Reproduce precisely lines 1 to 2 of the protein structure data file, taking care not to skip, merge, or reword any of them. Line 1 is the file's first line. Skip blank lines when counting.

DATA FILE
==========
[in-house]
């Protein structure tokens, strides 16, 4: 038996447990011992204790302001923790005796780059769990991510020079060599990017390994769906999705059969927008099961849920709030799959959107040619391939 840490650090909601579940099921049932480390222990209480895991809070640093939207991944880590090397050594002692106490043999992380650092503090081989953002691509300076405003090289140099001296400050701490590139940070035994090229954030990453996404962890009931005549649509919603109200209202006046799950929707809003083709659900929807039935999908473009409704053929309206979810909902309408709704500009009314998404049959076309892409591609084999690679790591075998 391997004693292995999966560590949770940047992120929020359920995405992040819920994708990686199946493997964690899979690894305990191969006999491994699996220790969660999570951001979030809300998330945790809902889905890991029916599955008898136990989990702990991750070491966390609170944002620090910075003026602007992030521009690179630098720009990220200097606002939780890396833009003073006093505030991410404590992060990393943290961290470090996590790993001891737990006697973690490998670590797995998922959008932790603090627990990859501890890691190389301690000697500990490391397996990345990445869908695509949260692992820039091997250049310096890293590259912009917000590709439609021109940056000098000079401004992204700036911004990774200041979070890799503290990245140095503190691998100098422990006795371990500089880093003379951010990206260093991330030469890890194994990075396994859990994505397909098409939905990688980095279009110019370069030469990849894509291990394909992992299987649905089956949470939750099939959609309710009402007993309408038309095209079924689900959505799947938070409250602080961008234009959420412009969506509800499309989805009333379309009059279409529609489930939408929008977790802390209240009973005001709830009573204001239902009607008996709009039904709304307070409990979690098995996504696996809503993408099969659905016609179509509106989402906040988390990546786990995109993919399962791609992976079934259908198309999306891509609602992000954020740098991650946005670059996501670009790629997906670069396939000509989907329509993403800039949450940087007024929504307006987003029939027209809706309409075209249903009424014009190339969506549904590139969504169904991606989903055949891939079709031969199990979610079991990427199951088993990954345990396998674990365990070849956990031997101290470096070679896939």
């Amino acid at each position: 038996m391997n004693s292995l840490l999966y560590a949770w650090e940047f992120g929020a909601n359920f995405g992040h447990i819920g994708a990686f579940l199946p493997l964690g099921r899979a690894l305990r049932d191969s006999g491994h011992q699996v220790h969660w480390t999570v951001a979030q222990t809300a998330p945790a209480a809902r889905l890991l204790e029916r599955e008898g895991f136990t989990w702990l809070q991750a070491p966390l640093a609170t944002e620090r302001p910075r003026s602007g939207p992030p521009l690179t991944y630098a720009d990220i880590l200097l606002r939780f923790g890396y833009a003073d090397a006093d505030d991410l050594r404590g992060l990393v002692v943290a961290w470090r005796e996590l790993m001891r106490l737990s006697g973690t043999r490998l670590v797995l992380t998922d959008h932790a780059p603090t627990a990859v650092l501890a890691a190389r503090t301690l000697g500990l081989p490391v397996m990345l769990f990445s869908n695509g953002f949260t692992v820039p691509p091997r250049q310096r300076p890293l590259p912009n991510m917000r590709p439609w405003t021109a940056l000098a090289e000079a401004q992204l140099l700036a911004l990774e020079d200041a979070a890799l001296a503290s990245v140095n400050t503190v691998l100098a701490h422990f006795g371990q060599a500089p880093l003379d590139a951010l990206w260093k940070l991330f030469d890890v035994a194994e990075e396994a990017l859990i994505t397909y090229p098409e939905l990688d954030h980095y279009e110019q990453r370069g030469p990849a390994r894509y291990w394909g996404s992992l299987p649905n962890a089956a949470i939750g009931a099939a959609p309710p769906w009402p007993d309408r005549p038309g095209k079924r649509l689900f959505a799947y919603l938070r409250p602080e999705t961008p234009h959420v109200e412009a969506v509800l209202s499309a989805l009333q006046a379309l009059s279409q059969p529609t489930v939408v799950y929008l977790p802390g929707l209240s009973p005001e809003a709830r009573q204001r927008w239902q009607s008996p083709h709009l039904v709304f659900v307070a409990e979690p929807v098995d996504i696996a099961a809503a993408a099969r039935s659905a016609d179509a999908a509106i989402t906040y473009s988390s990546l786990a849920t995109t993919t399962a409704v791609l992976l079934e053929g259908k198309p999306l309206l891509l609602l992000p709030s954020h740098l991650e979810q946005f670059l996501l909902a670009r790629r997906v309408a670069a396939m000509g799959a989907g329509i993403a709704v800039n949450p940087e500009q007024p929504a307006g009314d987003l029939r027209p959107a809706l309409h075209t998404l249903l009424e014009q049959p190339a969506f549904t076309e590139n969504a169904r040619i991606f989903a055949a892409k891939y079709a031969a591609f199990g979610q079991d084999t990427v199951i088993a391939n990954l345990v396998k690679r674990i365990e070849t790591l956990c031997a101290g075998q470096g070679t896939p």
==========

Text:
[in-house]
């Protein structure tokens, strides 16, 4: 038996447990011992204790302001923790005796780059769990991510020079060599990017390994769906999705059969927008099961849920709030799959959107040619391939 840490650090909601579940099921049932480390222990209480895991809070640093939207991944880590090397050594002692106490043999992380650092503090081989953002691509300076405003090289140099001296400050701490590139940070035994090229954030990453996404962890009931005549649509919603109200209202006046799950929707809003083709659900929807039935999908473009409704053929309206979810909902309408709704500009009314998404049959076309892409591609084999690679790591075998 391997004693292995999966560590949770940047992120929020359920995405992040819920994708990686199946493997964690899979690894305990191969006999491994699996220790969660999570951001979030809300998330945790809902889905890991029916599955008898136990989990702990991750070491966390609170944002620090910075003026602007992030521009690179630098720009990220200097606002939780890396833009003073006093505030991410404590992060990393943290961290470090996590790993001891737990006697973690490998670590797995998922959008932790603090627990990859501890890691190389301690000697500990490391397996990345990445869908695509949260692992820039091997250049310096890293590259912009917000590709439609021109940056000098000079401004992204700036911004990774200041979070890799503290990245140095503190691998100098422990006795371990500089880093003379951010990206260093991330030469890890194994990075396994859990994505397909098409939905990688980095279009110019370069030469990849894509291990394909992992299987649905089956949470939750099939959609309710009402007993309408038309095209079924689900959505799947938070409250602080961008234009959420412009969506509800499309989805009333379309009059279409529609489930939408929008977790802390209240009973005001709830009573204001239902009607008996709009039904709304307070409990979690098995996504696996809503993408099969659905016609179509509106989402906040988390990546786990995109993919399962791609992976079934259908198309999306891509609602992000954020740098991650946005670059996501670009790629997906670069396939000509989907329509993403800039949450940087007024929504307006987003029939027209809706309409075209249903009424014009190339969506549904590139969504169904991606989903055949891939079709031969199990979610079991990427199951088993990954345990396998674990365990070849956990031997101290470096070679896939």